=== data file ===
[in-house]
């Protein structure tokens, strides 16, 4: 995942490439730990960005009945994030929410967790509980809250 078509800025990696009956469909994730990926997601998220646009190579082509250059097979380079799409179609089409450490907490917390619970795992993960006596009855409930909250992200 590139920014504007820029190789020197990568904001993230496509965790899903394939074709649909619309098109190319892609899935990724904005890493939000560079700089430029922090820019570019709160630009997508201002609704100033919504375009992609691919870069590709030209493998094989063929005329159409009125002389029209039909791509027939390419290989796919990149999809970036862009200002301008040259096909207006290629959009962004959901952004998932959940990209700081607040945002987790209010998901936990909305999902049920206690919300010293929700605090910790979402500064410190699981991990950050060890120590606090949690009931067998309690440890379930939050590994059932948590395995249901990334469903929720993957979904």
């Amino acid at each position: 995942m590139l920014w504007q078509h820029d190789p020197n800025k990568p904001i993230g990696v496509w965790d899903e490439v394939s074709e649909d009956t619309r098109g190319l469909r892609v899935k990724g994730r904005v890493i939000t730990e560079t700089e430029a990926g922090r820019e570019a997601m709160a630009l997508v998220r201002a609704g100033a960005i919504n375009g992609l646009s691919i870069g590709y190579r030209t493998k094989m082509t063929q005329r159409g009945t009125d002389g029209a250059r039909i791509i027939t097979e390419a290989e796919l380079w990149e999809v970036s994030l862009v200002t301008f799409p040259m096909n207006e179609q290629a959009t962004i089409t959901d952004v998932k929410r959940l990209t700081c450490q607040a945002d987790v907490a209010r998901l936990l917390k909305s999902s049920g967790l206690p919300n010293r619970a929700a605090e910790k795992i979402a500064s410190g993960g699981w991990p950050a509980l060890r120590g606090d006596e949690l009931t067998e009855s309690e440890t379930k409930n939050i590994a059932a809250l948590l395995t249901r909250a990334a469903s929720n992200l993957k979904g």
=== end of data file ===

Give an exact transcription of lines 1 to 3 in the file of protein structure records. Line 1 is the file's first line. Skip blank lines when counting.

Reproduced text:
[in-house]
């Protein structure tokens, strides 16, 4: 995942490439730990960005009945994030929410967790509980809250 078509800025990696009956469909994730990926997601998220646009190579082509250059097979380079799409179609089409450490907490917390619970795992993960006596009855409930909250992200 590139920014504007820029190789020197990568904001993230496509965790899903394939074709649909619309098109190319892609899935990724904005890493939000560079700089430029922090820019570019709160630009997508201002609704100033919504375009992609691919870069590709030209493998094989063929005329159409009125002389029209039909791509027939390419290989796919990149999809970036862009200002301008040259096909207006290629959009962004959901952004998932959940990209700081607040945002987790209010998901936990909305999902049920206690919300010293929700605090910790979402500064410190699981991990950050060890120590606090949690009931067998309690440890379930939050590994059932948590395995249901990334469903929720993957979904």
């Amino acid at each position: 995942m590139l920014w504007q078509h820029d190789p020197n800025k990568p904001i993230g990696v496509w965790d899903e490439v394939s074709e649909d009956t619309r098109g190319l469909r892609v899935k990724g994730r904005v890493i939000t730990e560079t700089e430029a990926g922090r820019e570019a997601m709160a630009l997508v998220r201002a609704g100033a960005i919504n375009g992609l646009s691919i870069g590709y190579r030209t493998k094989m082509t063929q005329r159409g009945t009125d002389g029209a250059r039909i791509i027939t097979e390419a290989e796919l380079w990149e999809v970036s994030l862009v200002t301008f799409p040259m096909n207006e179609q290629a959009t962004i089409t959901d952004v998932k929410r959940l990209t700081c450490q607040a945002d987790v907490a209010r998901l936990l917390k909305s999902s049920g967790l206690p919300n010293r619970a929700a605090e910790k795992i979402a500064s410190g993960g699981w991990p950050a509980l060890r120590g606090d006596e949690l009931t067998e009855s309690e440890t379930k409930n939050i590994a059932a809250l948590l395995t249901r909250a990334a469903s929720n992200l993957k979904g």